Hello Burkina Faso: the highs and the lows…

On a low: Only 5km into our day of cycling and a huge thorn has buried itself within the depths of Mikaela’s front tyre and is causing multiple punctures. Time for a new tyre.

Mikaela gives her new tyre the kiss of luck!

On a high: A long day of pedalling and we arrive at an actual hotel. As students on bicycles we are swiftly shown to a cheap spot on the roof… we discover the hotel has a swimming pool and sneak lots of cheeky dips free of charge.

A blissful afternoon off the bikes…

On a low: Discovering the rumours were wrong, the road had not been paved as far as hoped…

The signpost gave little detail as to what the ‘danger’ was…

On a high: We rest our piste-shaken bones in the small village of Tedie Kanda. It’s an artisan village of Dogon people and we are invited to meet the local weavers at work.

Hard at work weaving cloth

On a low: The dust is bad and the borderland is much bigger than the map told us.

It should have been 15km…

An orange mist

On a high: At the Malian exit point, we worry about our dodgy visas (Imran was mistakenly given a 100 years duration). But it seems the officials are so happy we took the road against the advice of ‘evil Sarkozy’ (we assume a reference to the kidnap warning recently issued by the French Embassy for this particular road), they offer us tea and barely even glance at our invalid visas.

Sharing a glass of tea

On a low: We cycle past a truck accident, no one is hurt but there is fuel all over the road. It coats the tyres in a greasy layer and we nearly fall of our bicycles trying to brake, we then have to clean it off before heading down a bit of a hairy hill…

Scary stuff

On a high: We reach Ouahigouya and the end of the piste, smooth tarmac stares us in the face and a friendly ‘ça va?’ calls out from next to a cart full of mangoes, we lean the bikes against a signpost for cold coca cola, time for a break…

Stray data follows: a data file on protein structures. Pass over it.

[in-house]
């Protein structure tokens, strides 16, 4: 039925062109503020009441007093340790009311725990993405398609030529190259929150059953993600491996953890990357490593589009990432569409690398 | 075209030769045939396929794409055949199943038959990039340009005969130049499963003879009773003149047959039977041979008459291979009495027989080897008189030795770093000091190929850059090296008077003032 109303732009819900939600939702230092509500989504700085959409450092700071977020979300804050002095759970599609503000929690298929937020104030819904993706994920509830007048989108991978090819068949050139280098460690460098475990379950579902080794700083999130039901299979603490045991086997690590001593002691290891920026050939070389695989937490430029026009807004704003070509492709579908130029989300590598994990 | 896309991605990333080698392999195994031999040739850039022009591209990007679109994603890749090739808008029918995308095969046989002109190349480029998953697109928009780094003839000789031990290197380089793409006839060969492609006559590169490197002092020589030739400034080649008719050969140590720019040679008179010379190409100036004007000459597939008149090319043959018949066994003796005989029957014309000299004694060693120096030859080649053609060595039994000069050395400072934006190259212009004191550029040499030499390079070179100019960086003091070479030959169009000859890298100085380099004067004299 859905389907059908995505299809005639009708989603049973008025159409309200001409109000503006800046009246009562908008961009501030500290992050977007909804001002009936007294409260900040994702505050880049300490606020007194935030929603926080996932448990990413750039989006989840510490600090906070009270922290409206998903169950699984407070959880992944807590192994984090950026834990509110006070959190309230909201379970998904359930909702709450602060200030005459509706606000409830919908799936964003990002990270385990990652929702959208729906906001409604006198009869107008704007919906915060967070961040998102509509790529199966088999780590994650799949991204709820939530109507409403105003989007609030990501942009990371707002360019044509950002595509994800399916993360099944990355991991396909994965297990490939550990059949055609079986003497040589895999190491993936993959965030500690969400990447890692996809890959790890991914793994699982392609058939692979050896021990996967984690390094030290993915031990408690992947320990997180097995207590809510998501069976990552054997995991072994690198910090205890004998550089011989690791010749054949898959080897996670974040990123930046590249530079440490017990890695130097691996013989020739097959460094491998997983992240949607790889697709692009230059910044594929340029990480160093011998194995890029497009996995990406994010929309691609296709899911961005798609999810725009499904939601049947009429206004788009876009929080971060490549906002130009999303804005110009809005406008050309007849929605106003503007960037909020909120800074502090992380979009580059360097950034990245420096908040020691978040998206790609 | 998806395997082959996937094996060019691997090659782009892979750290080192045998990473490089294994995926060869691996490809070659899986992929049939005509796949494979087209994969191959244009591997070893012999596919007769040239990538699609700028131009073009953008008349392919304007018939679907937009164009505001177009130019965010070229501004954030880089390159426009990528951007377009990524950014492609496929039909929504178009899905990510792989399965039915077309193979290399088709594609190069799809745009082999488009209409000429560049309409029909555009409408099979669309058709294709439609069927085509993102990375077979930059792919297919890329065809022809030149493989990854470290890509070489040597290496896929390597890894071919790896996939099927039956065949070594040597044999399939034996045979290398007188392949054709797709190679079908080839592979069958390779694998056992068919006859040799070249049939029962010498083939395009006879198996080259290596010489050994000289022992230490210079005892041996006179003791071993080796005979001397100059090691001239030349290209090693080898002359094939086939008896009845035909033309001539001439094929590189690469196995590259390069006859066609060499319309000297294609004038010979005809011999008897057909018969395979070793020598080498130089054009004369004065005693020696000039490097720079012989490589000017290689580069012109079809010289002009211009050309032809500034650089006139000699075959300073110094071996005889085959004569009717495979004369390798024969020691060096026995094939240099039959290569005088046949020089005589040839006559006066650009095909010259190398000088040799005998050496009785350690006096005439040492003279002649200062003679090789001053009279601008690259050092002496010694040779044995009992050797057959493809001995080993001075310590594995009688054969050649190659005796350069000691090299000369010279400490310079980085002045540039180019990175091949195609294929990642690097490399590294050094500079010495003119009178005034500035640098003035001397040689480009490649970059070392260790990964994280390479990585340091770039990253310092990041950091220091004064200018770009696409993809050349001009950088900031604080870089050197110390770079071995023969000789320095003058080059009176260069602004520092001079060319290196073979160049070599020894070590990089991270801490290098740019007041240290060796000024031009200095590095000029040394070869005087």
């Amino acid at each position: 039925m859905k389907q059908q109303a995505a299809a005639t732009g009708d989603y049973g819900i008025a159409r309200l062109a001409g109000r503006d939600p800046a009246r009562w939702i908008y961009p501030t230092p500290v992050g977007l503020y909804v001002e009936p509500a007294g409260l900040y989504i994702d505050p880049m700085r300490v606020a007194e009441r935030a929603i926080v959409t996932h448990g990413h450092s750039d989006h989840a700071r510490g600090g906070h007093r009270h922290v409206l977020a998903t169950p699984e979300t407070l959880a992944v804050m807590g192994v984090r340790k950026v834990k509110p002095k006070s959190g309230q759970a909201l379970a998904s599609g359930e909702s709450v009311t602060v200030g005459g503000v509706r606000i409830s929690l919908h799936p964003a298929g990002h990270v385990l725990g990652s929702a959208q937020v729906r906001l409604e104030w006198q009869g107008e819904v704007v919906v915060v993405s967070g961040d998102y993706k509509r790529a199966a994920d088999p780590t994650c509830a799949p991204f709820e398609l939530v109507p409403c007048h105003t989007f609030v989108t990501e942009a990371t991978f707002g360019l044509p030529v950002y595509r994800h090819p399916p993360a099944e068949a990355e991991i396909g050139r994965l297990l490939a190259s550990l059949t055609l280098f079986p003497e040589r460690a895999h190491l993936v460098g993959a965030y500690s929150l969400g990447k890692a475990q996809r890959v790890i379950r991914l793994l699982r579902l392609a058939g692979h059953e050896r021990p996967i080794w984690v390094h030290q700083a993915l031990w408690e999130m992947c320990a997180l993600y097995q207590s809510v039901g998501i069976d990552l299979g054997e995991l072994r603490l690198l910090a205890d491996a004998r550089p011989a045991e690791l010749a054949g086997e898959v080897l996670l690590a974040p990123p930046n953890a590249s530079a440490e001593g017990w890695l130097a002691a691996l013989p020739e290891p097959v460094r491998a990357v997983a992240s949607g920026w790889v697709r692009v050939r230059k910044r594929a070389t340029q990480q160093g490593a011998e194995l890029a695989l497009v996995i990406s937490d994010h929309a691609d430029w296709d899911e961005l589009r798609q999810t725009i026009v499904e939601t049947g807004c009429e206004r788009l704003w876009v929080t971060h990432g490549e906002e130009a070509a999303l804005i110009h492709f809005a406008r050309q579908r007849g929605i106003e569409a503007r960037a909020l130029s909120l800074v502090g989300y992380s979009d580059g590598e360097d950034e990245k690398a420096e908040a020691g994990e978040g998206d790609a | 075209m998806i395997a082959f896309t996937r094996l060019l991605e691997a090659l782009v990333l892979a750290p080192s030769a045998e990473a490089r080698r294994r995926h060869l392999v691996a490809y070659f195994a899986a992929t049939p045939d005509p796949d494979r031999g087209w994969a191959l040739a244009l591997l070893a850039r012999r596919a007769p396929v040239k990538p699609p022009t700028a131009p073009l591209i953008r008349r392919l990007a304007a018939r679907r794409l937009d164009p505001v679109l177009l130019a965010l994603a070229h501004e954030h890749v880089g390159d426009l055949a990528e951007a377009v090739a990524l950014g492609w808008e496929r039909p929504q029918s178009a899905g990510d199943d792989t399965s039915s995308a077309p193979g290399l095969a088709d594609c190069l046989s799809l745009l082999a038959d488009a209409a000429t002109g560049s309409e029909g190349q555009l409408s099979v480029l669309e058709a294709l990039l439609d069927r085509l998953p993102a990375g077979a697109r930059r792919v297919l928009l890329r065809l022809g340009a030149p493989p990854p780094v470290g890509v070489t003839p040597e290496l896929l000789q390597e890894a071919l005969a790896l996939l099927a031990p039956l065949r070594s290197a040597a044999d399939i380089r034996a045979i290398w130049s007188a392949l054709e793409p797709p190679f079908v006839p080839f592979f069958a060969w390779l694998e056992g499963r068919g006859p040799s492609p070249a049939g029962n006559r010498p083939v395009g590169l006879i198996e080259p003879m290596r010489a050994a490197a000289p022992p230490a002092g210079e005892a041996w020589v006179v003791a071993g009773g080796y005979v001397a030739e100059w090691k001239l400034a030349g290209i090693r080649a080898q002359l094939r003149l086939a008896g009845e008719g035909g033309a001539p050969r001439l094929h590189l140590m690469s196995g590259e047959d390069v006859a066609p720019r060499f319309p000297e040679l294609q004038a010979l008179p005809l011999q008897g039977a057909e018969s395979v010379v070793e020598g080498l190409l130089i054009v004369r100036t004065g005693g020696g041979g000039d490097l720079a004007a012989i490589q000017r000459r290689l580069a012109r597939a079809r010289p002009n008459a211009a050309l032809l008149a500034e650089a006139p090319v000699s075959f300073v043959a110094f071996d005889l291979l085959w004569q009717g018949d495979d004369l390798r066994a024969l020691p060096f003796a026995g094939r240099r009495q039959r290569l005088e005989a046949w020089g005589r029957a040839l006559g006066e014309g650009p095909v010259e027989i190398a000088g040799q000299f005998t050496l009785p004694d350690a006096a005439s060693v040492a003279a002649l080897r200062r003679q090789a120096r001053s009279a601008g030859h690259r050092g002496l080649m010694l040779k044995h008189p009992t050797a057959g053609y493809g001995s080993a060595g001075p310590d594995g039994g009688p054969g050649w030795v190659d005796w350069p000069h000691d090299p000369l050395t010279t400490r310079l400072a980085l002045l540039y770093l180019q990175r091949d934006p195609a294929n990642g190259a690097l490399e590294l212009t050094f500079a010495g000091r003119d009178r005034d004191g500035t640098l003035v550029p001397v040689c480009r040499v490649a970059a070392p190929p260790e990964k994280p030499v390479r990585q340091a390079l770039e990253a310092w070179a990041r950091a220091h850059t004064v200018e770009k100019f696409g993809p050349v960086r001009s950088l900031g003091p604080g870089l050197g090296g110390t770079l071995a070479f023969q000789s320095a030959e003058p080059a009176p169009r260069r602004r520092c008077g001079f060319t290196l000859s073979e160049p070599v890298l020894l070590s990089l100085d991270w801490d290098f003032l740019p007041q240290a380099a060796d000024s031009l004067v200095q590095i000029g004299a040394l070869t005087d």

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9 responses to “Hello Burkina Faso: the highs and the lows…

  1. Prudence Lambert

    Hey guys
    Great news that things are not as (Sarko) reported… but stay alert anyway. You need that Touareg cloth over your face as a dust filter… quite a roller coaster! lots of love xxxx

  2. Well done, Mikaela and Imran. Following you every inch of the way, thankfully not physically. Lots of love, Ling

    • Thanks Ling, it’s so great to have the lovely support of friends and family, from all over the world it now seems! People we didn’t even know followed us from little corners of the world, blogging is a fine thing! X

  3. haha les gars c’est super, vous avez l’air de bien sourire, je suis content que vous la passez bien. xx

  4. Fantastic to see you’re still going strong – congratulations! I love the pic of the extension to the bike rack, over very respectably worn tyre tread! x Zoe.

    • look closer! that’s what the tyres looked like brand new (to allow smoothe cruising on tarmac) and they’ve lasted incredibly! I good investment methinks…

  5. IMRAN!!
    It all looks so fantastic – only just rediscovered your website – can’t wait to hear more.
    (Len will be so jealous when I show him!)
    Love to you both.
    Take Care
    Bobbi x x

  6. sadly the road from Ouahigouya to Bobo is only half paved, the second half…
    but you know that by now

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